Generating Evidence for Selecting Excellent Early Careers Researchers in German and European Funding Programs
Prof. Dr. Ruth Müller (Science and Technology Policy, TUM)
Dr. Kay Felder (MCTS, TUM)
Using qualitative empirical methods, this subproject aims to study how evidence for excellence is generated in the context of European research funding programs for early-stage researchers. Academic excellence has become a key notion in science policy discourses in recent years. Many profound reforms in the European academic landscape have been deemed necessary to close the gap between current national research capabilities and the standards of international excellence. At the same time, the exact meaning of “excellence” only emerges in the situated contexts of its use. Which achievements are considered excellent is not evident as such, rather, this must be negotiated within situated evaluation practices by particular actors and under particular conditions. These evaluation practices serve a double function: On the one hand, they generate evidence for ascribing excellence to individuals (practicing evidence), on the other hand, they serve to legitimize the very process of evaluation as such (evidencing practice).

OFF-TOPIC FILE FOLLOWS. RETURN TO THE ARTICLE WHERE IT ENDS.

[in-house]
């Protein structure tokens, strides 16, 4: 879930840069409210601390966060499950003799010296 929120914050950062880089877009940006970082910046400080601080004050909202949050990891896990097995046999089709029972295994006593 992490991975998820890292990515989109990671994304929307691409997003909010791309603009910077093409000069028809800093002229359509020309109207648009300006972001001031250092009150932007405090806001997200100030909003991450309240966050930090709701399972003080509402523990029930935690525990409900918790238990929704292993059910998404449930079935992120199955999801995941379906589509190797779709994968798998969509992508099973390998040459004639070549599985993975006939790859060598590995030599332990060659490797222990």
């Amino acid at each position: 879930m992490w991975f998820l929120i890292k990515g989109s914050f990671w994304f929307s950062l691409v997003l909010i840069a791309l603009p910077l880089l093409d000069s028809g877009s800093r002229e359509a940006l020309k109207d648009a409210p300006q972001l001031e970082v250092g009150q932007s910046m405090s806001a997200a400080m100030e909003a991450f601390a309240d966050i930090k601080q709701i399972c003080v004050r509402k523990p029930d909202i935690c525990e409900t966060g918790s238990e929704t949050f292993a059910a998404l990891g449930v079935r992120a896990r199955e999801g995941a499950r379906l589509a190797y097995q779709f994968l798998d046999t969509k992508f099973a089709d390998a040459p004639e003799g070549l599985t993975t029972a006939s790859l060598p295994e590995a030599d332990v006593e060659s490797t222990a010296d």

The purpose of the project is to investigate how the notion of excellence is operationalized at an important site of academic evaluation and selection that is in European funding programs for junior researchers. The project takes on an actor-centered approach and uses reflexive peer-to-peer interviews to discuss the reviewers’ perceptions and understandings of notions of scientific quality. We understand reviewers as actors that make complex decisions about the value of research and researchers against the backdrop of an ever-changing scientific system within which they have to navigate potentially conflicting ideas about what counts as good science. The project draws on concepts and methods from both Science & Technology Studies (STS) and the Valuation Studies, which focus on the constructed nature of value and worth and highlight the ways in which notions of worth are always negotiated and constructed in specific practices rather than simply applied. The project aims to contribute to an empirically based discussion in science and science-policy about the norms, values, and potential tensions that arise in contemporary discourse about excellence in the context of a highly competitive science funding landscape.